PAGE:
While I was on vacation, I managed to get through some of my e-reader backlog, finishing one book I’ve been reading on airplanes for a while (it’s a collection of short stories, so it’s not as though I’ve been stopping a novel mid-way and forgetting about it until the next flight) and reading three others. One of them was a bit of a disappointment (and based on the reviews of the sequel, I won’t be bothering with it unless I can get it from the library), the other was so-so, but one I can actually recommend — Matchmaking for Beginners, by Maddie Dawson.
I know “chick lit” is kind of a naughty term in publishing now and no one wants to be associated with it, but I think this really does fit the pattern of the British kind of chick lit — after her life gets upended, the heroine finds new hope in a new place among a quirky cast of characters. Only this is set in the US and she finds her new life in Brooklyn, as opposed to the British books where the heroine ends up in a village. But, really, this probably would best be described as magical realism chick lit.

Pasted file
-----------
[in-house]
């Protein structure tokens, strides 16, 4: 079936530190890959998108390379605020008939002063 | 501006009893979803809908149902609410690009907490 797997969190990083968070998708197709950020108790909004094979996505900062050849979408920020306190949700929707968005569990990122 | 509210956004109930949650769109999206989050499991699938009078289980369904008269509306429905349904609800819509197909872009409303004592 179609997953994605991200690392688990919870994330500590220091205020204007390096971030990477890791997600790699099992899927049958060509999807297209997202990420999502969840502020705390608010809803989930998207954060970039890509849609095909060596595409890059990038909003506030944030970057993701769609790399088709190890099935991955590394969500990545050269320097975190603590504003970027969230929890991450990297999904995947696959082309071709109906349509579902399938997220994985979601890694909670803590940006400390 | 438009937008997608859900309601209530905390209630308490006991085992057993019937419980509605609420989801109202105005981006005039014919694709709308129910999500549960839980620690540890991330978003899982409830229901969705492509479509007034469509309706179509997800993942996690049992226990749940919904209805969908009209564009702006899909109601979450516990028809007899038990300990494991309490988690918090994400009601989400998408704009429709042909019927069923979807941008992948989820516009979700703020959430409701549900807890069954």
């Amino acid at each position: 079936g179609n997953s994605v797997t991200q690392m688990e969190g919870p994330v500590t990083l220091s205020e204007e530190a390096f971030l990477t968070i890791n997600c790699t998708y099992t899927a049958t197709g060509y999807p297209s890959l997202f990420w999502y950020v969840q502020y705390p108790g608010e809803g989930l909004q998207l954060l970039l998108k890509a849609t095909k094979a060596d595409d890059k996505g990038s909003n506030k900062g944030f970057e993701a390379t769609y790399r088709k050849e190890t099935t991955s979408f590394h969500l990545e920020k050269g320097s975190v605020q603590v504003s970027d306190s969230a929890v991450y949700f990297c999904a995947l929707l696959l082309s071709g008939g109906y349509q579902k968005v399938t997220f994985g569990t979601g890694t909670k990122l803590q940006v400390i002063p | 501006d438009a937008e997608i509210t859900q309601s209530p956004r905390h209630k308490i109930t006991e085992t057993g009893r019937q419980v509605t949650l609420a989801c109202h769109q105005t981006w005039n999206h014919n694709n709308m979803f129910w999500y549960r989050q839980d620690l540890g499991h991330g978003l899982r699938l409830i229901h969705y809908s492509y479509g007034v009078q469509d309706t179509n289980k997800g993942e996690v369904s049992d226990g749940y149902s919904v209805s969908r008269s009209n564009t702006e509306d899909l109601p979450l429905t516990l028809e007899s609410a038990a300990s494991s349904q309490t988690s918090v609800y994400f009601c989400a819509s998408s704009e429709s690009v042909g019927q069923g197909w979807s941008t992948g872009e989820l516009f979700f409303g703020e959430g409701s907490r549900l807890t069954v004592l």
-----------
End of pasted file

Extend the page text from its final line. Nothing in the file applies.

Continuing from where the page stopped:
An elderly woman has become quite the matchmaker because she has the ability to actually see love, as though it’s a physical force. Not only can she tell which people are made for each other (or not), but she can see the things people need. Now she’s ill and dying but still has some projects left unfinished. Then she meets her great-nephew’s fiancee and can tell that this young woman is like her — and not meant for the great-nephew.
When her relationship falls apart rather spectacularly, this young woman first tries to move on in a very conventional, safe way, until she finds out that her ex’s great aunt left her a Brooklyn brownstone containing a number of people who need her to use her gifts.
This was a really sweet, fun romantic comedy full of endearing characters. It’s a very cozy book, just right for a vacation read. I know this kind of book often gets sneered at for being “fluff,” but I always find it inspiring, making me think about choices I’ve made in my life and what I could do to make my life more fulfilling while bringing joy to others. After reading it, I found myself wanting to be nicer to people and really pay attention to the people I encountered.
I think people who like my Enchanted, Inc. books would like this. It’s not outright fantasy with wizards and such, but there is a touch of magic along with the slow-burn romance and fun secondary characters.